Given my assignment from Rocker HQ was to infiltrate the famed Southern California Tiki event, Tiki Oasis, and report back on my findings, I packed my briefcase with my Rockerzine standard-issue alohawear, put on my porkpie hat, and headed to San Diego.  For those not yet in the loop, Tiki Oasis is known as the “largest and longest-running Tiki event on the planet” and like other (smaller) events of its kind, it combines worship of many genres of the mid-twentieth century into one grand party: Polynesian pop culture, mid-century modern architecture, fashion and design, the space age, spies, custom cars, hot rods, pin ups, rockabilly, burlesque, lounge and cocktail culture are all celebrated here.  Each year, the event has a different theme, and for 2012 that theme was “spies.” As in other years, this year’s theme permeated everything at the event…décor, signage, costumes, activities and the various forms of entertainment, as well as the attendees who turned up with costumes and room décor to match.  All this revelry is watched over by the omniscient, awe-inspiring Tiki and Easter Island Moai monoliths; under their silent observation and guidance, partygoers escape their daily lives aided by copious amounts of rum and massive doses of music.
Before we begin, a little disclaimer is necessary.  Tiki Oasis 2012 featured 20 bands/entertainers that carry on the spirit of the mid-century era – many in their own modern style, 18 DJs spinning vintage and modern lounge, surf and exotica, 40 dancers, 80 vendors, 16 symposiums, an art show, a car/scooter show, scavenger hunts and an undetermined number of room parties to entertain the 3,000 or so attendees.  Needless to say, I did not get to see everything.  What I was able to see was some fantastic music by some great bands.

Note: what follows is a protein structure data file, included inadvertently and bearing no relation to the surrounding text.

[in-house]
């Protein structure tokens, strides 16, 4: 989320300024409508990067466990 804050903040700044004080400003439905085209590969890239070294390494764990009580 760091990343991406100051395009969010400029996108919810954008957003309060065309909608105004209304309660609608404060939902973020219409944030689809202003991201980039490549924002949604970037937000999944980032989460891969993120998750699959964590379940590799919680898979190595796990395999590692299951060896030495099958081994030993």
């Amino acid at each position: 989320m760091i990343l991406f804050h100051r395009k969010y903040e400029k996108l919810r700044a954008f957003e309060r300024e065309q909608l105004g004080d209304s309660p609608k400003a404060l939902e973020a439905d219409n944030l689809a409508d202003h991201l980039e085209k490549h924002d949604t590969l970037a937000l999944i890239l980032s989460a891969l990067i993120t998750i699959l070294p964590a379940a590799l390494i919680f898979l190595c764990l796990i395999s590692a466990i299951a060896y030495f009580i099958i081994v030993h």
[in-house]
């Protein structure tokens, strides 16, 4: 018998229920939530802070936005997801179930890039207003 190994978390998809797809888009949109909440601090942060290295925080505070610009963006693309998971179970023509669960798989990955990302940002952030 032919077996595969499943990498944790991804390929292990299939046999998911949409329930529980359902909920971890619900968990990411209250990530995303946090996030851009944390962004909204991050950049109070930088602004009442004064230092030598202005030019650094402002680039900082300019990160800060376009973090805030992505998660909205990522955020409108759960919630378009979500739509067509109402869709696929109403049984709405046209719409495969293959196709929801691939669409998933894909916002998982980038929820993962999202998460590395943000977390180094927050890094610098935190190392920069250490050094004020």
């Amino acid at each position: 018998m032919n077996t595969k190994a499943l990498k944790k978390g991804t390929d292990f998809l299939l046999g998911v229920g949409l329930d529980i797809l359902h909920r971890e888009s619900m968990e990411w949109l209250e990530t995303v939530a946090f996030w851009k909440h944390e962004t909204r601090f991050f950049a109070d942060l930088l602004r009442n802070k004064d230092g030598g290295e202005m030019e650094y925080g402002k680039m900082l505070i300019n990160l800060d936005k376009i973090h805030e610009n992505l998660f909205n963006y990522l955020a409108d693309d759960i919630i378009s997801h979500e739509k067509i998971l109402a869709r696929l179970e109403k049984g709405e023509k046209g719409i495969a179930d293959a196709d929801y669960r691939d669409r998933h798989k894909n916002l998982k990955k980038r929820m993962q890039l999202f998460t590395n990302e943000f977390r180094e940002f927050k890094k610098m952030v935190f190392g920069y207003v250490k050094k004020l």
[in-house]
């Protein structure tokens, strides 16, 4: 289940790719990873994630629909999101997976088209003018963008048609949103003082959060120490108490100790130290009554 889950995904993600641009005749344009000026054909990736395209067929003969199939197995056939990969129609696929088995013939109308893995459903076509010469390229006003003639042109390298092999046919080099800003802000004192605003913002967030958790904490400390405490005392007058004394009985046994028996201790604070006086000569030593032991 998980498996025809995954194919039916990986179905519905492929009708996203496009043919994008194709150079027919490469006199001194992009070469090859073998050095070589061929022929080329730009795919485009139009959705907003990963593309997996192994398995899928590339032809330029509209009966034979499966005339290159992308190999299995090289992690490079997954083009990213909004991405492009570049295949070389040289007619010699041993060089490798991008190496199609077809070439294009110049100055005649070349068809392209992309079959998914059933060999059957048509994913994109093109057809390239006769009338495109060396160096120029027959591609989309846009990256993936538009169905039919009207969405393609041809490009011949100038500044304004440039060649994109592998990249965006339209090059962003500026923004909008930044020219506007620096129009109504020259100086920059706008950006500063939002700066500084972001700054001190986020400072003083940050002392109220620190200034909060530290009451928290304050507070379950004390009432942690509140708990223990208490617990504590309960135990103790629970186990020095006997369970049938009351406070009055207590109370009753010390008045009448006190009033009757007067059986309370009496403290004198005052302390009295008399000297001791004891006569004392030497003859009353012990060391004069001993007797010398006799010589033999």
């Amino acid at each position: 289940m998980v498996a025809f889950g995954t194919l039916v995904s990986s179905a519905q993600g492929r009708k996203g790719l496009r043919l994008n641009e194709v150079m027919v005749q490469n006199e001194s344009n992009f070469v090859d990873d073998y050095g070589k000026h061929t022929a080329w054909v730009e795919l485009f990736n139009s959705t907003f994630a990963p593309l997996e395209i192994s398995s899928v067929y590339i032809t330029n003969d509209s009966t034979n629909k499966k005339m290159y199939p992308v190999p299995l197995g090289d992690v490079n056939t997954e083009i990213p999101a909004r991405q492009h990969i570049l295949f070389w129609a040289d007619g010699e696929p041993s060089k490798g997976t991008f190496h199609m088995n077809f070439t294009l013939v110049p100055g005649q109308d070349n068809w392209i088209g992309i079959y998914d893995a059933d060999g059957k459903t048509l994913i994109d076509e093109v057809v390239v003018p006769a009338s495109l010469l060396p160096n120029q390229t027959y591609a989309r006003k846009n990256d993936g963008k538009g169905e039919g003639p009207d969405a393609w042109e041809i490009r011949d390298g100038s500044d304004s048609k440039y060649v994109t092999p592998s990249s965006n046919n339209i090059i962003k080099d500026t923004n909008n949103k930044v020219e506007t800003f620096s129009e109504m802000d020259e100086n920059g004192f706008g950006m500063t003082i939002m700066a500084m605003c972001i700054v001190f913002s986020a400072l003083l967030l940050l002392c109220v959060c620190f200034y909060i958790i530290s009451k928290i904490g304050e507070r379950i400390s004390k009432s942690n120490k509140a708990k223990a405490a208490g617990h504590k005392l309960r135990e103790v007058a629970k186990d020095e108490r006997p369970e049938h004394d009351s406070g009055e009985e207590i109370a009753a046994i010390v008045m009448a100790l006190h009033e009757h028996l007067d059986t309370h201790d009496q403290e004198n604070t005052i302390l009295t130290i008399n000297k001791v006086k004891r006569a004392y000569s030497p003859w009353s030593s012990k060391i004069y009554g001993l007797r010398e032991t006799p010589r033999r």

The event began on Thursday night with a welcome dinner at the Bali Hai restaurant on scenic Shelter Island.  This was an opportunity to meet – or reacquaint yourself – with the people you would be partying with all weekend long.  Live music was provided by the Tikiyaki Orchestra, who set the mood perfectly with a spy-themed soundtrack including the theme to Goldfinger, a spy-medley, and a lounge/exotica version of Kiss’ “Detroit Rock City” (or maybe I dreamt that).  Music on stage was accompanied by a number of characters including “The Fire-Eating Mermaid” femme fatale MeduSirena, because it’s not really a party without a fire-eating mermaid.

My daylight hours on Friday were spent soaking in the mid-century vibe at the Crowne Plaza: listening to the DJs, taking in the art show and narrowing down potential purchases at the vendor booths. But it wasn’t long before the evening got into full swing, as Tiki Oasis veterans The Martini Kings hit the stage and continued the theme with a spy lounge/exotica set featuring a revolving cast of hula and burlesque dancers.  The evening also included appearances by Truus de Groot and King Paris & His Hypnotic Guitar.  At 8 p.m., the main event began with a much-anticipated performance from one of my personal favorites, Phoenix’s The Love Me Nots.  With a late-sixties spy-mod look, and a high-energy guitar and Farfisa-driven garage rock sound, the laid back vibe of the party now began to accelerate.  Efforts to capture images of the band’s amazing singer/keyboardist Nicole Laurenne usually result in a blur of black hair and go-go boots, but after many attempts I was pleased to find I managed to get one for my spy files. 

Sweden’s The Barbwires then hit the main stage and provided the crowd with a great dose of surf music (the guitar-fronted instrumental music associated with Dick Dale and bands like The Ventures), putting on a fun set, even though they had to leave one of their bandmates back in Sweden. Stateside they fortunately managed to recruit a trumpet player and were assisted by a highly spy-rific reel-to-reel tape player to fill in the mix.

The Room Parties…